Does this help David?

Sam smile d

 

Edited By Sam Stones on 15/04/2019 04:58:14

Michael Gilligan15/04/2019 08:56:50
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13108 forum posts
570 photos

Sam,

As an interesting diversion [and maybe of value in that it simplifies the model] you might try modelling the behaviour of a lantern pinion with your cycloidal wheel.

MichaelG.

Bazyle15/04/2019 11:40:12
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4542 forum posts
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Am I right in thinking the pressure angle graph would be flat if the gears are the same size?

Neil Wyatt15/04/2019 12:26:04
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Moderator
15990 forum posts
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" That is where I should sign off. "

And perhaps start writing this up for submission to ME?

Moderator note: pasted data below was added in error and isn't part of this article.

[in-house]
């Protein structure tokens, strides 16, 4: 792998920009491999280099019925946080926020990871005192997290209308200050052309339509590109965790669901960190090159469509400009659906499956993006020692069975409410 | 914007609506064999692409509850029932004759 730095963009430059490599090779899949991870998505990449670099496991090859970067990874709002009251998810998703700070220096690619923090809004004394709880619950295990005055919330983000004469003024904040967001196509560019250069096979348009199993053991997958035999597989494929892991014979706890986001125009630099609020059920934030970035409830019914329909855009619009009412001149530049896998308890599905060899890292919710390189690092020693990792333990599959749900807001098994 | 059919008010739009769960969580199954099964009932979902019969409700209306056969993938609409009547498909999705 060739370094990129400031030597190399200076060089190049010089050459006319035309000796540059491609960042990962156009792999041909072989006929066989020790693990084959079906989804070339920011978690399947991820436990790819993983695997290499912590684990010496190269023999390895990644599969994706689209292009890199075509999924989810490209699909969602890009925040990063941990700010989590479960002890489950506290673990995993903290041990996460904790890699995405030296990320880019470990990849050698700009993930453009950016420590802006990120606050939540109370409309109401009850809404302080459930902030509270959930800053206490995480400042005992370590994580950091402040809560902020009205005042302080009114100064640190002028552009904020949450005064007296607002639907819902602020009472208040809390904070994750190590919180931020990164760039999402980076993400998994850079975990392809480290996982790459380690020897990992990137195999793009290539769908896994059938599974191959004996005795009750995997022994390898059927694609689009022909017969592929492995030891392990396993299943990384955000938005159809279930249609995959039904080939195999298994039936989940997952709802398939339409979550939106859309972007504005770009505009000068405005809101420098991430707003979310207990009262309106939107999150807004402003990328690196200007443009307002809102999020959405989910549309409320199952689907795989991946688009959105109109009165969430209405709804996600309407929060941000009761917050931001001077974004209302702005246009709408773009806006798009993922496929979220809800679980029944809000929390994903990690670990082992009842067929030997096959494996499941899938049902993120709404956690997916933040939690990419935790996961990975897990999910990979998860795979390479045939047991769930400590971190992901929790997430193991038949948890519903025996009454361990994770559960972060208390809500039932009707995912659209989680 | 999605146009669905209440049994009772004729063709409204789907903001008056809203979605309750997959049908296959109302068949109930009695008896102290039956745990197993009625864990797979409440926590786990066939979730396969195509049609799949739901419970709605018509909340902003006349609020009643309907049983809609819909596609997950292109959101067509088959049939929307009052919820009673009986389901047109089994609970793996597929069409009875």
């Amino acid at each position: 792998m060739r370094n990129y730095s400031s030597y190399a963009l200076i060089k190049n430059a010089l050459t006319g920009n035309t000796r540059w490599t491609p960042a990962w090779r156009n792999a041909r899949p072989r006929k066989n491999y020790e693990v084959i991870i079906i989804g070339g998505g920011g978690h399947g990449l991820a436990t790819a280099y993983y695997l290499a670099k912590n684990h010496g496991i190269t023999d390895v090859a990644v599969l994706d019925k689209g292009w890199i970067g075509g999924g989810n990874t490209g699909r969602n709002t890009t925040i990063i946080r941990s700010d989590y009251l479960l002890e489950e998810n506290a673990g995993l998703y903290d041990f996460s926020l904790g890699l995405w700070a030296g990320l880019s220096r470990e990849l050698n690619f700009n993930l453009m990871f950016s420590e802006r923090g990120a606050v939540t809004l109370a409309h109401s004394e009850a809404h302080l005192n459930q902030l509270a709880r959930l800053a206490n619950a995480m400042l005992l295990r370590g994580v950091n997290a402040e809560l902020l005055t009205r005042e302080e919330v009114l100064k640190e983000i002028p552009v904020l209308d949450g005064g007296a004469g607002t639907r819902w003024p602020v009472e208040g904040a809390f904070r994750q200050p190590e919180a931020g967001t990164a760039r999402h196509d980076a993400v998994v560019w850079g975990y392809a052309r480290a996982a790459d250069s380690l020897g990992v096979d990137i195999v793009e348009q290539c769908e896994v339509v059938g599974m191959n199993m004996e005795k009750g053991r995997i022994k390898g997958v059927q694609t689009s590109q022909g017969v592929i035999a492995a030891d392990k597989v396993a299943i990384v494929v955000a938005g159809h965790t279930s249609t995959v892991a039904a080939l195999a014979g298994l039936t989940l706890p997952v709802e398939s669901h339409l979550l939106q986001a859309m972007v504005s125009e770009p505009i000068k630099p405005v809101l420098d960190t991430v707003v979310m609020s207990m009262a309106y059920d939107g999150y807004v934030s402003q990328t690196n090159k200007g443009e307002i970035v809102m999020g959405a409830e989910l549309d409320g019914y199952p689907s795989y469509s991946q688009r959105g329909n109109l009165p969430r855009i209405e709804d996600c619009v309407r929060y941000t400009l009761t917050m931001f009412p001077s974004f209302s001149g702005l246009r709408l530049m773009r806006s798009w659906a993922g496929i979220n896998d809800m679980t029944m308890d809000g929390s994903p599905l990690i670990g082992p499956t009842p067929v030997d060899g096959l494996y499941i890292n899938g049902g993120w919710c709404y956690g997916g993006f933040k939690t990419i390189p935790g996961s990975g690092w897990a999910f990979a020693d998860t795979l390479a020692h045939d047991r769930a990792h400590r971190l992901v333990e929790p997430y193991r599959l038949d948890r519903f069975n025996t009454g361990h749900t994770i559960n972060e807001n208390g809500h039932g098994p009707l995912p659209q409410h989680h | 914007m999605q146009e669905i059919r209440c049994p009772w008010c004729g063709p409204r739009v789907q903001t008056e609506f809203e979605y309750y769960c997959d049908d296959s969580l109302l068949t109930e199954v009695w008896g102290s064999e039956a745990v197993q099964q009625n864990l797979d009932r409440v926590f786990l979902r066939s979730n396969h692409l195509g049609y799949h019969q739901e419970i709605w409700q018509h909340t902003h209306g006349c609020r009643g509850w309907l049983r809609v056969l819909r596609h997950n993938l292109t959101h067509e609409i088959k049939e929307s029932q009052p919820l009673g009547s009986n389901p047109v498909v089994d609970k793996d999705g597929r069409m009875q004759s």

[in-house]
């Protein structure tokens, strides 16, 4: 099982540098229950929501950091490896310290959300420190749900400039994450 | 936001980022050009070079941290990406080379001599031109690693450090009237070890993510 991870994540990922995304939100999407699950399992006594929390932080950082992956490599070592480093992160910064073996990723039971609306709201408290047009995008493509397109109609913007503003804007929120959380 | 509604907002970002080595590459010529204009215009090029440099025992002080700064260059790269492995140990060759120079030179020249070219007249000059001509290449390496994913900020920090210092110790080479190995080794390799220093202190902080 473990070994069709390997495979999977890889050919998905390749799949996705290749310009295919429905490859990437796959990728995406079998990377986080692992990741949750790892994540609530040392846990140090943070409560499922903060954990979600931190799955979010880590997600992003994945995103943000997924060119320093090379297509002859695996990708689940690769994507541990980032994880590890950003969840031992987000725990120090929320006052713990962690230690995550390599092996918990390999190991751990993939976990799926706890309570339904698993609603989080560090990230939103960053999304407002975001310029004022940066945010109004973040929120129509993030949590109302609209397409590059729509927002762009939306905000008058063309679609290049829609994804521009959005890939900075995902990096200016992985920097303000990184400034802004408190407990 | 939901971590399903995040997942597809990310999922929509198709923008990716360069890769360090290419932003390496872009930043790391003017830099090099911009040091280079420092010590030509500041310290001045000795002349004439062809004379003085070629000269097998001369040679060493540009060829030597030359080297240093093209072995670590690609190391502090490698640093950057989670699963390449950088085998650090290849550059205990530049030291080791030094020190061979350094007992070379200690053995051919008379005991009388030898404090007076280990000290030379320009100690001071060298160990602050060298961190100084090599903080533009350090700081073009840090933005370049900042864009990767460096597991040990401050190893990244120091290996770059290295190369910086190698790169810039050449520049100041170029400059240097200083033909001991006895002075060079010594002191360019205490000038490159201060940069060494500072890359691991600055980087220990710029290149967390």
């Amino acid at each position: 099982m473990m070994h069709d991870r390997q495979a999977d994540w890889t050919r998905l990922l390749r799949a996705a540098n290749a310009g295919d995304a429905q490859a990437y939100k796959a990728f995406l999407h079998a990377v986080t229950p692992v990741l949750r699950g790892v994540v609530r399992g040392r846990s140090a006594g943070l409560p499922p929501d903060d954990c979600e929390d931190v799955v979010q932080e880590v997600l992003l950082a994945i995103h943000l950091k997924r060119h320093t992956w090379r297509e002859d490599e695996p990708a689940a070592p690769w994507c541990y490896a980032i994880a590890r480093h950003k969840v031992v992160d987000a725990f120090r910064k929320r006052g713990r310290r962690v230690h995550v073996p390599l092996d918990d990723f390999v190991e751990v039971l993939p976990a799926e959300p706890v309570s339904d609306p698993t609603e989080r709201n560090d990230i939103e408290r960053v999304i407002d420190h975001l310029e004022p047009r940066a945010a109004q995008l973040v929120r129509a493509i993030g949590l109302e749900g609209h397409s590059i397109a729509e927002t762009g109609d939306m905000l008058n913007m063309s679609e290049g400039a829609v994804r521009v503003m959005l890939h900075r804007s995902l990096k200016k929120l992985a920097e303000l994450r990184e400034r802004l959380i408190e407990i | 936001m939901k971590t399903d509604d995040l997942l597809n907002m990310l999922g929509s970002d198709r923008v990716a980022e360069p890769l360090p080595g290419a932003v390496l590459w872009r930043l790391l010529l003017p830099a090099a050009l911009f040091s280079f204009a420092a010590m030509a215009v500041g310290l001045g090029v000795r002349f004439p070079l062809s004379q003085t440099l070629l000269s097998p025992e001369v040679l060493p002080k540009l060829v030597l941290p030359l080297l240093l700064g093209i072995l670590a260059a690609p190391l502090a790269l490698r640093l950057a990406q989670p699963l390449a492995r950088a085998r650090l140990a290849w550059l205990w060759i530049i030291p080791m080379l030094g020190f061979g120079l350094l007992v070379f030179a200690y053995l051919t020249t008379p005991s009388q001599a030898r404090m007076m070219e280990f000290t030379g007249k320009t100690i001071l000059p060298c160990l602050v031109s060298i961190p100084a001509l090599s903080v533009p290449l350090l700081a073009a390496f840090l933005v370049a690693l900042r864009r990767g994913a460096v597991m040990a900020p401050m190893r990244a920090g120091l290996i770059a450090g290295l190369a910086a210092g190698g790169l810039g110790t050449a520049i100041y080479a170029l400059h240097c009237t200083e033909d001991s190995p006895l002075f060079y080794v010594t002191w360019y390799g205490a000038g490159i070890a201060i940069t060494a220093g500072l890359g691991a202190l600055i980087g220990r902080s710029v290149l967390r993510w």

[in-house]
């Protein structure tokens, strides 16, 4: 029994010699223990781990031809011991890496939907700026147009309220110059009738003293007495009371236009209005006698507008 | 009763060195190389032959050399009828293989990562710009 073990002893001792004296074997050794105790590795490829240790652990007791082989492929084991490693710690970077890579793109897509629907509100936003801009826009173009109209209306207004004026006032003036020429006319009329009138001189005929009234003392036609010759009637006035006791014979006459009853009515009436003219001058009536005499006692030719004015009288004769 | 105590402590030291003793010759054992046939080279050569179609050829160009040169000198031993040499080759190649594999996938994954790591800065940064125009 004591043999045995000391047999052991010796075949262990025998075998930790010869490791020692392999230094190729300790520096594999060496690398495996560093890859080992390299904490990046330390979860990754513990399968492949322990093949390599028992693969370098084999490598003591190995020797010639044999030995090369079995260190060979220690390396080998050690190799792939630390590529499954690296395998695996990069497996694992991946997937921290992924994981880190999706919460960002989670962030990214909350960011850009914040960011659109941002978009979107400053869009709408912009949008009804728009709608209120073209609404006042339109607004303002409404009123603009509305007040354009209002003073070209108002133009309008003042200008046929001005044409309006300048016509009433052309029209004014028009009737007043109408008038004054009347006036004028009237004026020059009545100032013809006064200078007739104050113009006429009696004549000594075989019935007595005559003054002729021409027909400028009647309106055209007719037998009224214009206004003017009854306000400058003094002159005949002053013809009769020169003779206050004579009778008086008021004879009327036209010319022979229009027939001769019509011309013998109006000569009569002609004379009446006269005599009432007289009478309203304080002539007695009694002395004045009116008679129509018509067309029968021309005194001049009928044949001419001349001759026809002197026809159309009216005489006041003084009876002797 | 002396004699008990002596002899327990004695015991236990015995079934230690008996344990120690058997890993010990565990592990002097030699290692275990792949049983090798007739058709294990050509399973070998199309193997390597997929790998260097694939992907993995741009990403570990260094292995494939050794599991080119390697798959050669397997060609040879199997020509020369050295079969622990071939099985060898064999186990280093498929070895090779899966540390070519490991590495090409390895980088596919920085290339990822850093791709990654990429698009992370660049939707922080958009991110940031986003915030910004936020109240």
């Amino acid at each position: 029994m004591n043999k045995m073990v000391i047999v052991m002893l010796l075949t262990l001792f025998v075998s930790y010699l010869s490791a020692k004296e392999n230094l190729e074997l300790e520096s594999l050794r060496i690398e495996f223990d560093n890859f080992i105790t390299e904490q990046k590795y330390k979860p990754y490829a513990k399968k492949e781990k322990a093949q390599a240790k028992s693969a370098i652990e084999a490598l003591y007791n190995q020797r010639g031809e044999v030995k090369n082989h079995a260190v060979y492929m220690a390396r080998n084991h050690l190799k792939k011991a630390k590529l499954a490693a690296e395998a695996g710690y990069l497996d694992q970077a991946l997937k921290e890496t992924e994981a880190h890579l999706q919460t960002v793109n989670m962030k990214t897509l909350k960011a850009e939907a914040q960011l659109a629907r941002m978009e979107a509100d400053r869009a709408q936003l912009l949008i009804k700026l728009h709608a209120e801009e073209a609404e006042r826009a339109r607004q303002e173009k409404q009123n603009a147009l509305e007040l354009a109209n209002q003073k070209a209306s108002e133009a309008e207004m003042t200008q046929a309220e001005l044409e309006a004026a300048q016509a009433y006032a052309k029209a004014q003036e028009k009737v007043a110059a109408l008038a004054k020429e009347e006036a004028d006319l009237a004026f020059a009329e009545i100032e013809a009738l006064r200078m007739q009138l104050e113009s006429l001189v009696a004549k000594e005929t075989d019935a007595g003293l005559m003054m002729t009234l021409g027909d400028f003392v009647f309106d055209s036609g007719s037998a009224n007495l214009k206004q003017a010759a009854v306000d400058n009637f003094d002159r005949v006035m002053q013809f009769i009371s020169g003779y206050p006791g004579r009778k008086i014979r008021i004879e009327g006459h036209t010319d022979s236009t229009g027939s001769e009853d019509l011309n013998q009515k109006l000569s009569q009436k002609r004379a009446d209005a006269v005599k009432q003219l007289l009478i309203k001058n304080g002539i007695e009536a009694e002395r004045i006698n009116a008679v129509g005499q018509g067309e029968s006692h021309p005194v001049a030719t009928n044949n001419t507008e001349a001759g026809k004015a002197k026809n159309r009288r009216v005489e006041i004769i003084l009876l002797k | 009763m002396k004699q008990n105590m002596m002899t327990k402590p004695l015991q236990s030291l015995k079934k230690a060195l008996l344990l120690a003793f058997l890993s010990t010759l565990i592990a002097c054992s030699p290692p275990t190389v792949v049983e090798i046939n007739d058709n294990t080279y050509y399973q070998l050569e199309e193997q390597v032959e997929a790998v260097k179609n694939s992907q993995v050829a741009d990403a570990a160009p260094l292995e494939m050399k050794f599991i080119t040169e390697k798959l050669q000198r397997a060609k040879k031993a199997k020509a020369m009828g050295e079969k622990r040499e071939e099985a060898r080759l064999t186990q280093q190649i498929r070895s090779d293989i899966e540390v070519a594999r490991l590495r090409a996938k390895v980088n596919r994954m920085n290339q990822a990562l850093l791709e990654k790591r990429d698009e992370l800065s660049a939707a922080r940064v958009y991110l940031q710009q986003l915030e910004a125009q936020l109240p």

Neil

Sam Stones15/04/2019 20:20:55
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623 forum posts
210 photos

A good idea Michael, I'll do that.

The large 290 tooth wheel and an 8 'leaf' (pin) lantern should provide a good comparison.

At a practical level, and since pinions with few leaves (teeth) are usually solid, I wonder if lantern pinions would be too challenging, even strong enough?

Bazyle ...

Being symmetrical, I'd say 'Yes, it has to be a flat line; appearing horizontal the way I've constructed the other pairs of 'gears''.

Sam smile d

 

 

Edited By Sam Stones on 15/04/2019 20:26:14

Sam Stones16/04/2019 02:56:07
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I was totally wrong Bazyle.

Rotating meshed identical 8 leaf pinions through 45 degrees in steps of 3 degrees, the pressure angle plot is parabolic, symmetrical about the vertical centre line, and dipping from about 22 degrees to 5.5 degrees (and back again).